Sunday, July 29, 2012

Violeta ***

Director: Andrés Wood
Cast: Francisca Gavilán, Thomas Durand, Christian Quevedo
Gabriela Aguilera, Roberto Farías

"I will sing wherever there is someone who will listen" says Violeta Parra (Gavilán) when asked about her venues of choice and through Andrés Wood's stunning Violeta (in Spanish poetically titled Violeta se fue a los cielos) we are exposed not to a "biopic" character, but to a woman whose desire to create was stronger than her ties to family or societal norms.
Framed within a TV interview Parra gave in Argentina, the film uses this relatively traditional structure to then travel back and forward in time to tell us her life story. Done with the impressionistic style Olivier Dahan only wishes he'd achieved with his chaotic La vie en rose, this movie transcends biopic-ness to enter something much more profound, it is both poetry and psychological analysis turned into film.
While it obviously intends to paint a portrait of who this woman was, it does so not merely by listing chronological highlights, but by wondering what they meant to her, how they affected her creative process. "Creation is a bird without a flight plan" exclaims Parra, portrayed by the seductive Gavilán as an explosive creature, often overflowing with passions. Where a less talented performer would've turned Parra into an exercise of mimicry, Gavilán infuses her with impressive energy, creating little moments in the performance that can not be considered anything other than brilliant. She gives herself to this character and has no problem exploring Parra's body issues (the scene where she grabs her stomach as if asking god why can't she be young again is chilling and heartbreaking). For those unfamiliar with Parra, she will display a range of emotions that will undoubtedly send them looking for her work, wondering if she was this vibrant and powerful.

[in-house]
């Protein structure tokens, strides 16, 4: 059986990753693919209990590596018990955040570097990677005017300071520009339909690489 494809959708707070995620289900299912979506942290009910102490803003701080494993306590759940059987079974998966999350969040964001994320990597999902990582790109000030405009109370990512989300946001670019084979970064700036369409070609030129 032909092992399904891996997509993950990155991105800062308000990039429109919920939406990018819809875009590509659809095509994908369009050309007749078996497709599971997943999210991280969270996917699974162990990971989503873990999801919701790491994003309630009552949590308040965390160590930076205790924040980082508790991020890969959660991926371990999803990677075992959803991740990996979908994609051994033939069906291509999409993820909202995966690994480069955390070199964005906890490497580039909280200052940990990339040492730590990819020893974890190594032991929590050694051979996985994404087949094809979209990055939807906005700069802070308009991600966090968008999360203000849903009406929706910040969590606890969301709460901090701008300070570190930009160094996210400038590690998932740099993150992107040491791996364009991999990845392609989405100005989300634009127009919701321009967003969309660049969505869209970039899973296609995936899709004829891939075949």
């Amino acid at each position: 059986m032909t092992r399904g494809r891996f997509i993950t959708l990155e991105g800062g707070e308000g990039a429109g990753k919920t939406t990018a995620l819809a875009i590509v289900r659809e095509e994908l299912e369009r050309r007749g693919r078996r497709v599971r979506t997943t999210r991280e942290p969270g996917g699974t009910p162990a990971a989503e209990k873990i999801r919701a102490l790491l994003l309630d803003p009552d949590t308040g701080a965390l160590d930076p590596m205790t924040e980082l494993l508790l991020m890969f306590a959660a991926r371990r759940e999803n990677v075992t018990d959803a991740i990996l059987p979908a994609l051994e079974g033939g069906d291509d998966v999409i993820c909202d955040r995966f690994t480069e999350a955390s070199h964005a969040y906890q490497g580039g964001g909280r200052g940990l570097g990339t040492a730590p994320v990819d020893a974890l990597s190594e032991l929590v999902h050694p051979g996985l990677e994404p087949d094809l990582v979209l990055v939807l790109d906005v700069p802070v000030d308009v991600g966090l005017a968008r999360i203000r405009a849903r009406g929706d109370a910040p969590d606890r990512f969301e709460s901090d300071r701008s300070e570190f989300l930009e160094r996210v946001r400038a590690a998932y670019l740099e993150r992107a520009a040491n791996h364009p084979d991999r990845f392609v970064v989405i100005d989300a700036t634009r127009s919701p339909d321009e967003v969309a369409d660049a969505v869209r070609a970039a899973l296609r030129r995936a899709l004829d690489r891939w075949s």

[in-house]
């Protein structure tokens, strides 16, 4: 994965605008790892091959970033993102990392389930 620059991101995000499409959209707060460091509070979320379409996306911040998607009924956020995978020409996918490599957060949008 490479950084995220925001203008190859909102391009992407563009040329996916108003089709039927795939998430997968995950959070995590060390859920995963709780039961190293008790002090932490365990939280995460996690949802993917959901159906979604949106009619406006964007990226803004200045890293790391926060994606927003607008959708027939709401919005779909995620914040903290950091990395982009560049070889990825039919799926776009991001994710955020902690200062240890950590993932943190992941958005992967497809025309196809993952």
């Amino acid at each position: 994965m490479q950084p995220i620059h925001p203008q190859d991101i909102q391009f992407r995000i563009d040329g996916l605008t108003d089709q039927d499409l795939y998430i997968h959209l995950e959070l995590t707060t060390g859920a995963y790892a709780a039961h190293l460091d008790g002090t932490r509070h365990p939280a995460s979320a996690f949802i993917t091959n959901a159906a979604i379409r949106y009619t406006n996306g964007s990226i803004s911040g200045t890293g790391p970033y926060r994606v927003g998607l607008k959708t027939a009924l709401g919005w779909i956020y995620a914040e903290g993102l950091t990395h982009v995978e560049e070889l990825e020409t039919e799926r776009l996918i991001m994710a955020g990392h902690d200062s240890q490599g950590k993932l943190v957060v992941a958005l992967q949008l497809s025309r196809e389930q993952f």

The answer will of course be yes, since not only did she establish a revolutionary folk movement in South America, but she also became an example of creation that went beyond the laws of men. The movie has no issue in showing Parra was no angel, audiences might leave the film wondering why she abandoned her children for so long, why she didn't become more of a martyr and why doesn't she fit the characteristics of artists whose lives become movies?
Wood chose an atypical style to craft his film and makes it become a magical realist musical. There are never moments of sudden epiphany where we see how Parra came to create this and that, instead he uses her legacy to trace back the emotional and psychological states that she was in when she made them. It might sound ironic to bring this up, but the movie could have no sound or dialogues and still be powerful, because Wood's images speak just as loudly as Parra's music (that he chooses not to use her most famous song during any key scenes is truly admirable).
Violeta is an homage to a great artist, which at the same time seems to be competing with her work. This doesn't mean that Wood undermines Parra's music (or her graphic arts) but that he loves film with the same intensity that Parra loved her own devices, and would by no means let external factors deter his own creation.

Style Sunday.

Queen Cate stunned NYC audiences with her seemingly delicious turn in Uncle Vanya and those of us who can't see her, still get to be stunned by her amazing style. She rocked the post-show red carpet in this pencil skirt and lovely top by Givenchy. Notice how she's practically wearing no makeup! Ugh, this woman constantly shows us how it's done...

Wednesday, July 25, 2012

Group Hug.